• “‘Outrageously excessive’ requests for attorney fees can be altogether denied, 3rd Circuit says” [ABA Journal]
  • Prenda copyright troll Paul Hansmeier, who also did mass ADA filings, pleads guilty to fraud and money laundering charges [Dan Browning, Minneapolis Star-Tribune via Mike Masnick, TechDirt]
  • Thread: calm, factual discussion of Department of Justice brief on Title VII and gender identity [Popehat on Twitter]
  • We’ve often discussed the high cost of the maritime-protectionist Jones Act, and now Cato has launched a Project on Jones Act Reform;
  • “Landlord, a Fairfax, Va. mobile home park, imposes requirement that all adult tenants show proof of legal residence in the country; four Latino families (four men with legal status, four women who are illegal immigrants, and 10 U.S. citizen children) face fines, eviction. A violation of the Fair Housing Act? Could be, says the Fourth Circuit (over a dissent).” [IJ Short Circuit]

Can landlords opt out of the Section 8 rental program?

The Section 8 federal housing voucher program was conceived as one in which owners of rental properties participate voluntarily, but that may be changing. One straw in the wind: the push for “source of income discrimination” laws prohibiting landlords from turning away Section 8 tenants. Another: a new Third Circuit decision declaring that the owner of a unit converted to market-rate could not refuse to renew a lease even after the original tenant died. I look at Hayes v. Harvey in my new post at Cato.

HUD’s Carson to localities: stop throttling housing availability

Housing and Urban Development Secretary Ben Carson is pressing local governments to ease barriers to housing construction, which might turn out to be a genuinely progressive stance in a period in which housing costs are soaring in many in-demand cities, led by the West Coast. One reason for HUD to take notice of these local barriers to building is that by artificially driving up rents and construction costs, they drive up the cost of HUD’s own programs: “the most-restrictively zoned states receive nearly twice the federal dollars per capita compared to the least-restrictively zoned states…Determining whether attaching requirements to grants is a constitutionally-sound strategy is best decided by a legal expert. However, Carson’s new focus on educating policy makers on the damaging consequences of local policy, while acknowledging HUD cannot overcome local problems by spending money, is a welcome change.” [Vanessa Brown Calder, Cato]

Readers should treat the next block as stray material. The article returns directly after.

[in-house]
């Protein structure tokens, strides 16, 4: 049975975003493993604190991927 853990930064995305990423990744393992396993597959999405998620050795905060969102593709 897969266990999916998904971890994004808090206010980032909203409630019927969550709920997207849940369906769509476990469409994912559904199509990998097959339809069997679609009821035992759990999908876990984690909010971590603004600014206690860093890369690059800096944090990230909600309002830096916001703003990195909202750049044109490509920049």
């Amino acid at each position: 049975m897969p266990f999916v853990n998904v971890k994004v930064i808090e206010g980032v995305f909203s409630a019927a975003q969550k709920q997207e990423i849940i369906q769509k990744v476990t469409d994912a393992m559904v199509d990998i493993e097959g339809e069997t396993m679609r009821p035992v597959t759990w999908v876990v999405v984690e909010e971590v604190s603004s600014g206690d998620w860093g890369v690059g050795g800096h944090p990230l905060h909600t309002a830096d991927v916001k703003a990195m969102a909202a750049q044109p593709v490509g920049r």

More/related: Tyler Cowen (on New York Times coverage), Elijah Chiland, Curbed L.A., and Ilya Somin on introduction of bill by Sen. Cory Booker, D-N.J., to discourage exclusionary zoning by attaching strings to the (itself highly dubious) $3.3 billion federal Community Development Block Grant program.

July 5 roundup

April 19 roundup

  • “Crash survivor sues publisher, claims he was exploited by book’s false claim of visit to heaven” [Debra Cassens Weiss, ABA Journal on William Alexander “Alex” Malarkey claim against Tyndale House Publishers] More: Lowering the Bar;
  • Attorney-client privilege and the raid on Trump lawyer Michael Cohen: my Saturday chat with Yuripzy Morgan of Baltimore’s WBAL radio [listen] On the same general subject, Clark Neily chats with Caleb Brown for the Cato Daily Podcast, and Ken at Popehat has a Stormy Daniels/Michael Cohen civil litigation lawsplainer;
  • “While there were many problems with the $1.3 trillion omnibus spending bill, one thing the Republican-led Congress got absolutely right was defunding Affirmatively Furthering Fair Housing” [Robert Romano, Daily Torch, earlier on AFFH]
  • “The nearest Macy’s department store is several thousand miles away” but a small hair salon in Scotland will need to change its similar name or face lawyers’ wrath [Timothy Geigner, TechDirt]
  • Facebook sued for allegedly allowing housing discrimination by way of ad targeting [autoplays] [Seth Fiegerman, CNN Money]
  • Beverage equivalent of clear backpacks: South Carolina bill would make it a crime to let teenagers consume energy drinks [Jacob Sullum]

Update: court strikes down Seattle landlords-must-accept-first-tenant law

A Washington court has struck down Seattle’s new law requiring landlords to rent to the first qualified tenant-applicant who applies, supposedly as a way of countering unconscious or implicit bias. Judge Suzanne Parisien

said the law violated property rights by stripping landlords of their ability to “freely dispose of property” and to choose their own tenant, a “fundamental attribute of property ownership.”

The judge also concluded the law violated landlords’ due process rights by imposing the rule without limitation. “A law that undertakes to abolish or limit the exercise of rights beyond what is necessary to provide for the public welfare cannot be included in the lawful police power of the government,” she wrote.

Finally, the judge said the law violated the First Amendment by broadly banning certain types of advertising by property owners absent individualized suspicion of discrimination. [David Kroman, Crosscut, earlier] More: Ilya Somin.